2. University endowments are highly sought after LPs because of the fine institutions they represent. They have been investors in venture capital since the 1980s. However, they can also be finicky investors and “market timers” as was seen during the early 2000s when many universities trimmed their list of venture managers. Seek out university endowments that have stayed with their (performing) managers through peaks and valleys. Target 10% of your fund with these LPs.

3. Public pensions are large pools of government capital that have a limited allocation to alternative assets like private equity and venture capital. Because of their size, public pensions may need to write a big check into your fund, so pay attention to #1 above. I personally like these funds because they often accrue to the benefit of teachers, police officers, and firemen. But these funds can be regulated by investment committees that may have a short term view based on regional economies, so they can be “market timers”. Target 10–20% of your fund for these sources.

4. Sovereign wealth funds are investment vehicles set up by foreign countries to invest in U.S. venture capital. They are large pools of internally managed capital that are new to venture capital and eager to invest in our startup ecosystem — but they haven’t yet demonstrated a long-term commitment to our asset class. I believe this LP segment is here to stay and will generally be consistent investors given the massive size of their capital bases. Pay attention to the pending FIRRMA legislation and its impact on this segment. Target 10–15%.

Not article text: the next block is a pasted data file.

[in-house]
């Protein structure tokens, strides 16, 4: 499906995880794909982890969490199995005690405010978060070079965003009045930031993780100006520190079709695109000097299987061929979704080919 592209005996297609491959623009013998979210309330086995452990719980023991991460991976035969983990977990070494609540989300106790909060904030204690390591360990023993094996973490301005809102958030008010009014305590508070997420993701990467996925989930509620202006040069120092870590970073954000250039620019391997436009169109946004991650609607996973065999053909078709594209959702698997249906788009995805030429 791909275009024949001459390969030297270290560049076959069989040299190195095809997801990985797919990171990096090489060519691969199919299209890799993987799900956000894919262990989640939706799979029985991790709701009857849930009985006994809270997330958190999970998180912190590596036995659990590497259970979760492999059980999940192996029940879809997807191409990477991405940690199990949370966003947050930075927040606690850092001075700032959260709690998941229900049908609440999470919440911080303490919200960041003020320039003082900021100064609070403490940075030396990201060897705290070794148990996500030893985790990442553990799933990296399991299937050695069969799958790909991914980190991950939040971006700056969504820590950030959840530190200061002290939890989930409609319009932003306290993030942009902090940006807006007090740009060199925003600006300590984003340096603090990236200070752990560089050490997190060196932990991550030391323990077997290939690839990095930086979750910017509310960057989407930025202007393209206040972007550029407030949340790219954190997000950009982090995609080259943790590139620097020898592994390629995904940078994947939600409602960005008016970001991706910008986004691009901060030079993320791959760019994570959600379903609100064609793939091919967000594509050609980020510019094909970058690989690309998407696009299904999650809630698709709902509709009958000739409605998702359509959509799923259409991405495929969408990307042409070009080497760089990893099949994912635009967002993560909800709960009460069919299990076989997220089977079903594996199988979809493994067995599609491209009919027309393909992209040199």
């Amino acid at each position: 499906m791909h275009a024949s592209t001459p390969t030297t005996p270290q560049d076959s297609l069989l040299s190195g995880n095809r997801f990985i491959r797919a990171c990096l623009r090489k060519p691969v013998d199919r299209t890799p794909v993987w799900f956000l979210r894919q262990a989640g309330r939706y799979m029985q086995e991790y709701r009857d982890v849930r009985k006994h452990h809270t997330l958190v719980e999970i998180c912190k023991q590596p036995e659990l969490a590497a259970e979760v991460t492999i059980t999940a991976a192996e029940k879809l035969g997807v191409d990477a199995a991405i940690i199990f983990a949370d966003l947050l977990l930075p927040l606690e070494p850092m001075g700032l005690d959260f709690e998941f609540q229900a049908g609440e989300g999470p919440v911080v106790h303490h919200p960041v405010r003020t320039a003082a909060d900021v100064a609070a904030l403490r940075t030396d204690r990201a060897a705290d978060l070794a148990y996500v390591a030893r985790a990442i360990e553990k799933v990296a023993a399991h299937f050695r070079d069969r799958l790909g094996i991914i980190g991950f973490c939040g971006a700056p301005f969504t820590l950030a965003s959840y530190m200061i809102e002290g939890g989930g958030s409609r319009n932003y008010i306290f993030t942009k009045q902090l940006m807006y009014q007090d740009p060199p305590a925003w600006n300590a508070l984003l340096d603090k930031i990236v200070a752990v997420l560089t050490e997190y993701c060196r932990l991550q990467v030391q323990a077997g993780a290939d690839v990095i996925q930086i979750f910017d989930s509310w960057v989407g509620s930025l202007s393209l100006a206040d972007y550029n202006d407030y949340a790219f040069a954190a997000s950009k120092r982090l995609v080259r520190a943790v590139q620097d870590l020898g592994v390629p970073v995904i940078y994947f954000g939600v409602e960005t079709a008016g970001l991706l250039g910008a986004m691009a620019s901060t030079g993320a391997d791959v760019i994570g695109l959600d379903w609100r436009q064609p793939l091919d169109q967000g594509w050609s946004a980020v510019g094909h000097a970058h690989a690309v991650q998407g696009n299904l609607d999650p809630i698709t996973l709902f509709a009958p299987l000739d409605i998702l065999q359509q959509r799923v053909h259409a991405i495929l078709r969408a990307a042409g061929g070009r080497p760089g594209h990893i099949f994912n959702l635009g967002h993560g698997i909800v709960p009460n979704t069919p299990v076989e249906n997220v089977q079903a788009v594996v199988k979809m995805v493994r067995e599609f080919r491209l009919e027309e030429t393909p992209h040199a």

5. Private pensions are the corporation version of public pensions. They have been investors in venture for 20–30 years, but are obviously not a growing segment. They are typically supportive investors, but will likely not scale if your fund size grows. Target 5%.

6. Corporate investors usually have a strategic reason for investing in venture funds. They can be helpful with portfolio companies but also pose some confidentiality risks. Make sure to assess their longer term commitment to the venture capital asset class and be discreet with company level disclosures. Target 3–5%.

7. Family offices are wealthy families that have earmarked a percentage of their asset allocation to venture capital. They are typically smaller investors but can be a very stable segment. Target 3–5% of the fund for this category.

8. Individuals will also invest in venture funds. It’s a good idea to set a minimum investment threshold and limit the number of individuals because they take just as much management as larger LPs and typically have a smaller appetite for the illiquidity of venture funds.

Ok, this all sounds great, but what if you’ve already raised your first fund and established a mix of LPs? How do you effectively rebalance LP percentages without antagonizing your most valuable customers?

First, build a pipeline of prospective new LPs in segments that you’d like to add if existing LPs churn (some churn is typical and healthy). Second, if your fund is changing in size, take the opportunity to rebalance LPs by adjusting them in different proportions.

As a venture capital fund, you should always be talking to prospective new LPs, especially in between formal fundraising efforts. Having a strong pipeline will give you the confidence to execute on this long term strategy.

I look forward to your questions and comments!

— Barry Eggers, Partner @ Lightspeed